Plan Ahead!

6a01b8d0a6271d970c01b7c7cc7b7b970b-320wiAARP says to head off bickering over your personal possessions, consider supplementing your will with a letter of instruction, an informal document that you can draft yourself. Where there’s a will, there’s a way—and sometimes an ugly family feud. Families are consumed with grief when a loved one dies, but unfortunately certain legal and organizational tasks that arise can’t be ignored or put off for long. But you can ease the burden on your loved ones by making some simple preparations in addition to a will.


To get in front of hard feelings and potential conflicts over your personal possessions, think about adding a letter of instruction to your will. This is an informal document you can draft which isn’t legally binding, but can be a helpful guide for your family. It gives your family more detail than what is usually in a will.

A recent article in The Wall Street Journal, titled “When a Will is Not Enough,” suggests that you organize your letter into three sections: funeral arrangements, financial and personal affairs, and distribution of personal effects.


In this first section on funeral arrangements, include a list of people to notify upon your death, and also include relevant organizations, government agencies, your estate planning attorney and CPA. You can also state if you want to be an organ or tissue donor (add the donor organization’s contact info), specifics on burial (cremation, for example), and any details about your funeral service. Also, if you’ve paid in advance for funeral arrangements, attach those details and cemetery information or where you want your ashes to be placed. You can also add in this first section any charitable donations in your honor, and you can sketch out an obituary in advance.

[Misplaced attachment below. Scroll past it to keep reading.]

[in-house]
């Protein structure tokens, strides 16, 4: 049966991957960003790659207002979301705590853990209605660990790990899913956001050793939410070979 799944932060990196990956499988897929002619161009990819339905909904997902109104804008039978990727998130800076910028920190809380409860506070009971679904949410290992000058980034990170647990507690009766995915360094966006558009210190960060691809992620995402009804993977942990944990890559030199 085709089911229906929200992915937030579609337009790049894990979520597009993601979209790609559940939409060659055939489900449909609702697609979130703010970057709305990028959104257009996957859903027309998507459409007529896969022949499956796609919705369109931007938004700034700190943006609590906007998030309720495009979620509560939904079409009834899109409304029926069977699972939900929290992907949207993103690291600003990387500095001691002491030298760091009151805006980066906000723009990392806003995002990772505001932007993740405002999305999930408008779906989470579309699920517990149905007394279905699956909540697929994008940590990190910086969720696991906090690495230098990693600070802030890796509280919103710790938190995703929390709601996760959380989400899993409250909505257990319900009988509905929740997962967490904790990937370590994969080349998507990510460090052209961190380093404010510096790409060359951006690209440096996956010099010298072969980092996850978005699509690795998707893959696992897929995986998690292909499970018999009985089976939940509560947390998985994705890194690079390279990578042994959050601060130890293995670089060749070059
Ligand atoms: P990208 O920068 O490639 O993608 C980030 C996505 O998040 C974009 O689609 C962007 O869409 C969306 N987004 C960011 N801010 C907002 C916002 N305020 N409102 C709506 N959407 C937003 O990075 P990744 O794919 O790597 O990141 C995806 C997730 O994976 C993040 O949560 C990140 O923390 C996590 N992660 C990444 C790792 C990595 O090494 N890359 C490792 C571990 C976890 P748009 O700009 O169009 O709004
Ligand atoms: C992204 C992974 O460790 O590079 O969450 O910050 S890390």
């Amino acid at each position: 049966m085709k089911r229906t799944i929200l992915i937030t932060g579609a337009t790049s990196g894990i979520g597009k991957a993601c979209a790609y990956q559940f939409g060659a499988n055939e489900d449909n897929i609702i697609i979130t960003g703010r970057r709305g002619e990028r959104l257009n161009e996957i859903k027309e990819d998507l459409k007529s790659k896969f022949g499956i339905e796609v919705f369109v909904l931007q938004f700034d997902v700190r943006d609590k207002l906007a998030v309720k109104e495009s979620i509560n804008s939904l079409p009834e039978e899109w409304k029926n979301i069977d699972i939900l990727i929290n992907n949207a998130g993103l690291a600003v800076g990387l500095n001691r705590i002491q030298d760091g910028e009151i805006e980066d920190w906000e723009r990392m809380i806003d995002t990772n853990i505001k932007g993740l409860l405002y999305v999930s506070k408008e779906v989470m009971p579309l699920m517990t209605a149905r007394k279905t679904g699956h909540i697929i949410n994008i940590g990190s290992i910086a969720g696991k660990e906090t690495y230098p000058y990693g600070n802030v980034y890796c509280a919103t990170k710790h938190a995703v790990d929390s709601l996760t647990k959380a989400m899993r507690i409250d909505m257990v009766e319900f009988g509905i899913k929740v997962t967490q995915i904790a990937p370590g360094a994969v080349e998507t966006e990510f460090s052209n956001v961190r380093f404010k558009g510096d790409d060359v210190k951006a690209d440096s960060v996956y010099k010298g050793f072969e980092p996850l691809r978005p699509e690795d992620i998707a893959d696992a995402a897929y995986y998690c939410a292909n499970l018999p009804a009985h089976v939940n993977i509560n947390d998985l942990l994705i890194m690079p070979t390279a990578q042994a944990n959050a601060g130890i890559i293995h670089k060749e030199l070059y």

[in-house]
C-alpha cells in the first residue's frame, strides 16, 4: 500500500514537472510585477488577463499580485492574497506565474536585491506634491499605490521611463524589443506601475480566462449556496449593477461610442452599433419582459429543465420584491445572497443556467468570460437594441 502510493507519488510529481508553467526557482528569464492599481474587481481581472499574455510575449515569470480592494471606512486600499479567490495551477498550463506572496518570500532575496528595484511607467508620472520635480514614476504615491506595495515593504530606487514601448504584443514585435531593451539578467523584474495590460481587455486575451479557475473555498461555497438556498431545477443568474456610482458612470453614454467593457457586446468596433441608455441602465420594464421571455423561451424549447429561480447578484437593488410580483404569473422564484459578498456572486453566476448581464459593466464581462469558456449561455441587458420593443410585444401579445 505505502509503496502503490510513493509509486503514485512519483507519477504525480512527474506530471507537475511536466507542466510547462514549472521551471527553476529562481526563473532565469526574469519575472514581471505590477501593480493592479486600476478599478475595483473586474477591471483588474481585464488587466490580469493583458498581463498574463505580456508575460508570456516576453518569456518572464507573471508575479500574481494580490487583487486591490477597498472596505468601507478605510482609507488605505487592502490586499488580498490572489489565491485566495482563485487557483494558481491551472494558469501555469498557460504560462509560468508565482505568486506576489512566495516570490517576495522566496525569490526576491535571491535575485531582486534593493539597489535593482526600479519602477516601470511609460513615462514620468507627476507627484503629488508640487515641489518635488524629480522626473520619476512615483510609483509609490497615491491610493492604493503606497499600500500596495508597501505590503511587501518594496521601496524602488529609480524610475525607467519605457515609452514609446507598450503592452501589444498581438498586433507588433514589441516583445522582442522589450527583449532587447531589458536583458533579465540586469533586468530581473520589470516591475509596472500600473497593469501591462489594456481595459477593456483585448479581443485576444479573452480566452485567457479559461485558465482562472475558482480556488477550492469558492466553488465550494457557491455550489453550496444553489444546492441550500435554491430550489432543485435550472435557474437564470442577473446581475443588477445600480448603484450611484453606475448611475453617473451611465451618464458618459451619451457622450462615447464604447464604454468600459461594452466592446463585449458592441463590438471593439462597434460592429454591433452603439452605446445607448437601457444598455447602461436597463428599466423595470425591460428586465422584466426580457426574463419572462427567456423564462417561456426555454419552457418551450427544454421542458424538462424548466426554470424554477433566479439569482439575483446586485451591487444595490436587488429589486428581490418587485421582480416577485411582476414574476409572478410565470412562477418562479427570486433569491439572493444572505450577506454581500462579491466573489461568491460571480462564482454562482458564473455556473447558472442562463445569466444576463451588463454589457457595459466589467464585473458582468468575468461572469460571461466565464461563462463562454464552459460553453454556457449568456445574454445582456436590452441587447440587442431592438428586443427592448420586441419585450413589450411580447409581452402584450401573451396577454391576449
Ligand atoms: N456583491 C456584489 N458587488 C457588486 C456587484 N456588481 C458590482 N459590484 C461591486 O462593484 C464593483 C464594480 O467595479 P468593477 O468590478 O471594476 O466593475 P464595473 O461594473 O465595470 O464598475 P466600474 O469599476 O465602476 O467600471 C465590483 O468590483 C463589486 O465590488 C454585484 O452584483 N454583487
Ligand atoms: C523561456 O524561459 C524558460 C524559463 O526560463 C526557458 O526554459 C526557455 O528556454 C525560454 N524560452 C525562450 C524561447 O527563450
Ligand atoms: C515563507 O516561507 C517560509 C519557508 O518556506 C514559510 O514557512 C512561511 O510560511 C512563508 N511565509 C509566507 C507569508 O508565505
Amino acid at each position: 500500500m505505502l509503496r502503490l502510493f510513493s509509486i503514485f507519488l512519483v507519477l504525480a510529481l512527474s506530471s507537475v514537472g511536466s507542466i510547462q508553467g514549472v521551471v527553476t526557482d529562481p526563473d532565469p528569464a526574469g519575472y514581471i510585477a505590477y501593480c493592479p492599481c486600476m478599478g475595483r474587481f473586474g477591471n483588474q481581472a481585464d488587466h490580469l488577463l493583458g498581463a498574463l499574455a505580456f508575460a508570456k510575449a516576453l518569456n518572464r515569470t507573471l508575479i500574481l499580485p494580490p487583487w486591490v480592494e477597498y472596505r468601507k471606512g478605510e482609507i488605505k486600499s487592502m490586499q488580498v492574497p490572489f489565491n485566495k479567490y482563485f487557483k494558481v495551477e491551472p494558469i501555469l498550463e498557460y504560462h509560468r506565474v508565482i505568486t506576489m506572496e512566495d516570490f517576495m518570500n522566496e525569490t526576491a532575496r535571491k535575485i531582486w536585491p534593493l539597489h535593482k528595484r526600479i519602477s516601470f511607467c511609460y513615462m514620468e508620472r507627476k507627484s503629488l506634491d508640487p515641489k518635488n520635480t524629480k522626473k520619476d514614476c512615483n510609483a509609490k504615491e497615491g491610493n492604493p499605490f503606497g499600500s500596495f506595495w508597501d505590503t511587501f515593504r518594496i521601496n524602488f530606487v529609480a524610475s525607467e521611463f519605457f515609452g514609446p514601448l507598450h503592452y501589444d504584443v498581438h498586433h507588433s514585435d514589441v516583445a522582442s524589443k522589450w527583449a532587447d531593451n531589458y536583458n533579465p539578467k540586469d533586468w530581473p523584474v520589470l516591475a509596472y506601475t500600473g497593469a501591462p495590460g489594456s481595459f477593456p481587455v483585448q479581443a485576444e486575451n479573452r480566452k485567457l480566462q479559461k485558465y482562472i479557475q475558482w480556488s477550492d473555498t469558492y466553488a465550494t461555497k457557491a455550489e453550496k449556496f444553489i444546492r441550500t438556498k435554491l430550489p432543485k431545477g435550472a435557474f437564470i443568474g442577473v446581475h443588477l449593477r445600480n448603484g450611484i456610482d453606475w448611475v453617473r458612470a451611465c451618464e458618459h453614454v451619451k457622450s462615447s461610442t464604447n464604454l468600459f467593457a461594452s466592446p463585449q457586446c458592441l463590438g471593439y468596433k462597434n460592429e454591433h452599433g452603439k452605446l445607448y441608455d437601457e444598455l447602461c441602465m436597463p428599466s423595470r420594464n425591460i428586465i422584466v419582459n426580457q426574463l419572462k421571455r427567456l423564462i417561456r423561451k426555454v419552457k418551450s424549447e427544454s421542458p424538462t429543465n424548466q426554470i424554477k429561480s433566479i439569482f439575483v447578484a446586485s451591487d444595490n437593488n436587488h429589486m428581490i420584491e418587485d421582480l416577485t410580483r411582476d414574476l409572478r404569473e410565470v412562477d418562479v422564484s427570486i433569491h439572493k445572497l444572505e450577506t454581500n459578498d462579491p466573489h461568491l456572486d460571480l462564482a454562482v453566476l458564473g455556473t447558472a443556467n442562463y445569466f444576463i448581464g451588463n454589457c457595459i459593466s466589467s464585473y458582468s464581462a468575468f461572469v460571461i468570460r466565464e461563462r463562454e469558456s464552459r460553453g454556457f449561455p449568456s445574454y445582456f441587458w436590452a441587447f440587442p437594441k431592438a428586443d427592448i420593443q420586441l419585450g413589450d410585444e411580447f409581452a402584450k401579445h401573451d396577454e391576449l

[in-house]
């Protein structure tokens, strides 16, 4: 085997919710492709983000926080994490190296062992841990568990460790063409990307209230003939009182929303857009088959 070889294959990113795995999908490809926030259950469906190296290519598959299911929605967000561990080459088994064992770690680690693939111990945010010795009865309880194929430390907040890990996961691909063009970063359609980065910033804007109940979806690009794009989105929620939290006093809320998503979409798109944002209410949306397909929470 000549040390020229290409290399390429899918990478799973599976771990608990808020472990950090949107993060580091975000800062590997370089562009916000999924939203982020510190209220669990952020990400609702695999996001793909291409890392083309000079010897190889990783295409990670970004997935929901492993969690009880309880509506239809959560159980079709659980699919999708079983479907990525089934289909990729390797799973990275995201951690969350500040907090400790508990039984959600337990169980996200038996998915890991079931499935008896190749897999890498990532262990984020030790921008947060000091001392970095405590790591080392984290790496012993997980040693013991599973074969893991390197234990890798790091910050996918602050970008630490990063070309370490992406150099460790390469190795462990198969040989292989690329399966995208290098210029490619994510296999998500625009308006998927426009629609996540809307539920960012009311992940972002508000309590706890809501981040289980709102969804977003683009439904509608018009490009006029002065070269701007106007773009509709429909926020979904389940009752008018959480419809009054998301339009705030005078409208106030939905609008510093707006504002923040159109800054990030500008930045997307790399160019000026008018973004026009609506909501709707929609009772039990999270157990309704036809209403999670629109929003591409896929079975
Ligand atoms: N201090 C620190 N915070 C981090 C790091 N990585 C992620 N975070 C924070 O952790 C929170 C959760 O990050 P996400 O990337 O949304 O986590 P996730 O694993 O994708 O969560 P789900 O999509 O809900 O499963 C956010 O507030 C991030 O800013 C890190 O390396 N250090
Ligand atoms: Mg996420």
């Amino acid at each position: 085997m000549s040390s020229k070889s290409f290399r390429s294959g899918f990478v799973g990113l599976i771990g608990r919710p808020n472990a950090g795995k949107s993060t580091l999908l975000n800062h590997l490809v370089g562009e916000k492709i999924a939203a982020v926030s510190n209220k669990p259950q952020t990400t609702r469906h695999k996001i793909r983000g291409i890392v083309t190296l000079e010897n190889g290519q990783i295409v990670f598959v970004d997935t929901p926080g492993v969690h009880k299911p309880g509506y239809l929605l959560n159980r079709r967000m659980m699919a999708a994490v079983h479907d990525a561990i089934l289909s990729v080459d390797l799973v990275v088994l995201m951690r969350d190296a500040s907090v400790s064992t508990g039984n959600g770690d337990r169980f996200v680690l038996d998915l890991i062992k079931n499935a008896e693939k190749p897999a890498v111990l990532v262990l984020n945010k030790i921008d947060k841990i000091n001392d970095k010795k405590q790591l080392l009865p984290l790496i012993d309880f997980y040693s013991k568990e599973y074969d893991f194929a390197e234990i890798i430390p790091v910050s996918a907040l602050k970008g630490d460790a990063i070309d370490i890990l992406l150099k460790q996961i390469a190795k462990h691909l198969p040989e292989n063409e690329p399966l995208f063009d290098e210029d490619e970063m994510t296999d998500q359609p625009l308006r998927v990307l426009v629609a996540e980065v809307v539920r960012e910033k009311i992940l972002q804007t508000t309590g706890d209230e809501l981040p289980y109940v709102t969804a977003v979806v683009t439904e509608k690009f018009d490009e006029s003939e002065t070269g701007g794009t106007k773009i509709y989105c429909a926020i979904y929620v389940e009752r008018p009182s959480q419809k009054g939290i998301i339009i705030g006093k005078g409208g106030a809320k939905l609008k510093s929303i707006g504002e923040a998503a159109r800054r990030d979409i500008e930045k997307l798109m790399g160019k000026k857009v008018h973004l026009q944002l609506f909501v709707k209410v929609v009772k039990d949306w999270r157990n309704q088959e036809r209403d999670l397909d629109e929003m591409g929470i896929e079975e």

Keep this first section where it is readily accessible, perhaps with other important personal papers, and make sure a family member or your executor knows where it is.


The second part of the letter is for up-to-date information on your personal financial affairs for a family member or executor. Here is where you should list the contact information for your employer, attorney, financial planner, insurance agent, and stockbroker.List all financial accounts and the contact info for your account beneficiaries, and ensure that your designations are up-to-date. These designations trump any terms about this in your will if the two conflict.


The original article also suggests that you retain an up-to-date list about debts owed to you, like a mortgage, car loans, or credit cards. Another list should be all of your computer passwords and passwords to online accounts, and provide the location of safe-deposit or post-office boxes and where you keep the keys or the combinations. Given that the second section of your letter contains sensitive and personal information, keep it in a locked fire-proof box in your home. Give the combination or a key to the box only to your executor.


Third, you can go into greater detail than in a will to designate who should receive all of your important possessions. You can even add individual notes to family members with the main document.


It’s important to plan ahead now. Work with an experienced estate planning attorney to get organized and have the peace of mind that you’ve done everything you can to have your affairs in order.


Reference: Wall Street Journal (November 15, 2014) “When a Will is Not Enough”


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